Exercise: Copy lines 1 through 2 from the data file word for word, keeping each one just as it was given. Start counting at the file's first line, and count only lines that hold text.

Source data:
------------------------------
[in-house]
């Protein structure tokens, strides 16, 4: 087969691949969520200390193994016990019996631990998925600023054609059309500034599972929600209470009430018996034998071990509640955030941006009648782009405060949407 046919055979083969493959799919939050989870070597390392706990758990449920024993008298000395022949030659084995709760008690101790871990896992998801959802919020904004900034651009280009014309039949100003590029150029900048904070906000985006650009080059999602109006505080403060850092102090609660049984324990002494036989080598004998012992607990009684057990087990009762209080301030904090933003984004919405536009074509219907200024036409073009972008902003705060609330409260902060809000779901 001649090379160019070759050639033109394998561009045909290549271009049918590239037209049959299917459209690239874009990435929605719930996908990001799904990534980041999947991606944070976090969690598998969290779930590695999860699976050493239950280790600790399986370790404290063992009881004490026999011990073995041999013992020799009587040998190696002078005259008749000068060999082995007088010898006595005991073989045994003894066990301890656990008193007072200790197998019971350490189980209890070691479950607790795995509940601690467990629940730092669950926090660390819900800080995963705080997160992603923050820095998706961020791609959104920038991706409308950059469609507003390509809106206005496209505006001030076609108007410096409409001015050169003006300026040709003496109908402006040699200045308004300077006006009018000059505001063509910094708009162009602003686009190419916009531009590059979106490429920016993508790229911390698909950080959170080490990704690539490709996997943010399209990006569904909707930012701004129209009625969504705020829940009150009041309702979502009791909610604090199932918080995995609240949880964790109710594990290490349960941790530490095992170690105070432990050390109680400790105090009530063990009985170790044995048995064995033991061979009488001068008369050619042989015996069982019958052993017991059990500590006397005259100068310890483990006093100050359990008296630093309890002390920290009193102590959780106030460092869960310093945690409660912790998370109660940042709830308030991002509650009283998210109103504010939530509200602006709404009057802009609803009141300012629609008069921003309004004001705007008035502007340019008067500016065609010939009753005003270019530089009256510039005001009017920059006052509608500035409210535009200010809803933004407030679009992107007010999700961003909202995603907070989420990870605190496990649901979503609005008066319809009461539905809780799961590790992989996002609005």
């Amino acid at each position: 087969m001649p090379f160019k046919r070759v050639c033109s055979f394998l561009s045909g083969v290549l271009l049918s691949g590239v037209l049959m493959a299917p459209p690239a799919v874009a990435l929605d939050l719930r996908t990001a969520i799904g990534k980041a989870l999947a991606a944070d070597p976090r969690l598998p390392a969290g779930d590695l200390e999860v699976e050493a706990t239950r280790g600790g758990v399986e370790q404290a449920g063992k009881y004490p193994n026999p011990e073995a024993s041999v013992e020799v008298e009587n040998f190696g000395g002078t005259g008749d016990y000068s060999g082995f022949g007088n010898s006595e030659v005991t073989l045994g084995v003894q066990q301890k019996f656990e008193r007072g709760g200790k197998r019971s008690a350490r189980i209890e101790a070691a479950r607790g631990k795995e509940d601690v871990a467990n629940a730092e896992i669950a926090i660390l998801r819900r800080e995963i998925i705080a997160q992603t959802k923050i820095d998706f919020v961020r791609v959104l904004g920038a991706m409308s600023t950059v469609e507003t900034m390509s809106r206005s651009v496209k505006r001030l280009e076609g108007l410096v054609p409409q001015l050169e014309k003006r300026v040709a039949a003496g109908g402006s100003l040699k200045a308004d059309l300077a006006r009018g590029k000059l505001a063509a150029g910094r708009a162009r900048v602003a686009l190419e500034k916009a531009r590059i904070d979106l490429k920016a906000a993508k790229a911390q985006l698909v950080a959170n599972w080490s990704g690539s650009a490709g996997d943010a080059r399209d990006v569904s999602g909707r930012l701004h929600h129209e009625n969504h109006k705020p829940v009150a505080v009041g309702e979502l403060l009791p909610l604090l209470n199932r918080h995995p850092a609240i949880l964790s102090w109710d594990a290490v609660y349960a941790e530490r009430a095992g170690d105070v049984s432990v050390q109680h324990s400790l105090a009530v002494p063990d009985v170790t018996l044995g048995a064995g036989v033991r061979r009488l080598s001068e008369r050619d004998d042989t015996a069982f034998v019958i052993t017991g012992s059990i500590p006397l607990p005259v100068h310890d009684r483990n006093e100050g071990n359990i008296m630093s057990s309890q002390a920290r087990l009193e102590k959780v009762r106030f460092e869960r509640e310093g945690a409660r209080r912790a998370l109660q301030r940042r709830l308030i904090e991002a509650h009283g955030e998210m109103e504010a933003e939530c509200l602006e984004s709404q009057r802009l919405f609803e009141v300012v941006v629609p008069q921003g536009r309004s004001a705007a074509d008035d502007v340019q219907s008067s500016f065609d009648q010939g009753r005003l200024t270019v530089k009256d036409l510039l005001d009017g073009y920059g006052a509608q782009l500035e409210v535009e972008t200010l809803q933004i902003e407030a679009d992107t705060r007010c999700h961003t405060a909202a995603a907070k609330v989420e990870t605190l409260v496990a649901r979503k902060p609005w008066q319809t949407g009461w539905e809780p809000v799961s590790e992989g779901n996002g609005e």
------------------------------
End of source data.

[in-house]
């Protein structure tokens, strides 16, 4: 087969691949969520200390193994016990019996631990998925600023054609059309500034599972929600209470009430018996034998071990509640955030941006009648782009405060949407 046919055979083969493959799919939050989870070597390392706990758990449920024993008298000395022949030659084995709760008690101790871990896992998801959802919020904004900034651009280009014309039949100003590029150029900048904070906000985006650009080059999602109006505080403060850092102090609660049984324990002494036989080598004998012992607990009684057990087990009762209080301030904090933003984004919405536009074509219907200024036409073009972008902003705060609330409260902060809000779901 001649090379160019070759050639033109394998561009045909290549271009049918590239037209049959299917459209690239874009990435929605719930996908990001799904990534980041999947991606944070976090969690598998969290779930590695999860699976050493239950280790600790399986370790404290063992009881004490026999011990073995041999013992020799009587040998190696002078005259008749000068060999082995007088010898006595005991073989045994003894066990301890656990008193007072200790197998019971350490189980209890070691479950607790795995509940601690467990629940730092669950926090660390819900800080995963705080997160992603923050820095998706961020791609959104920038991706409308950059469609507003390509809106206005496209505006001030076609108007410096409409001015050169003006300026040709003496109908402006040699200045308004300077006006009018000059505001063509910094708009162009602003686009190419916009531009590059979106490429920016993508790229911390698909950080959170080490990704690539490709996997943010399209990006569904909707930012701004129209009625969504705020829940009150009041309702979502009791909610604090199932918080995995609240949880964790109710594990290490349960941790530490095992170690105070432990050390109680400790105090009530063990009985170790044995048995064995033991061979009488001068008369050619042989015996069982019958052993017991059990500590006397005259100068310890483990006093100050359990008296630093309890002390920290009193102590959780106030460092869960310093945690409660912790998370109660940042709830308030991002509650009283998210109103504010939530509200602006709404009057802009609803009141300012629609008069921003309004004001705007008035502007340019008067500016065609010939009753005003270019530089009256510039005001009017920059006052509608500035409210535009200010809803933004407030679009992107007010999700961003909202995603907070989420990870605190496990649901979503609005008066319809009461539905809780799961590790992989996002609005």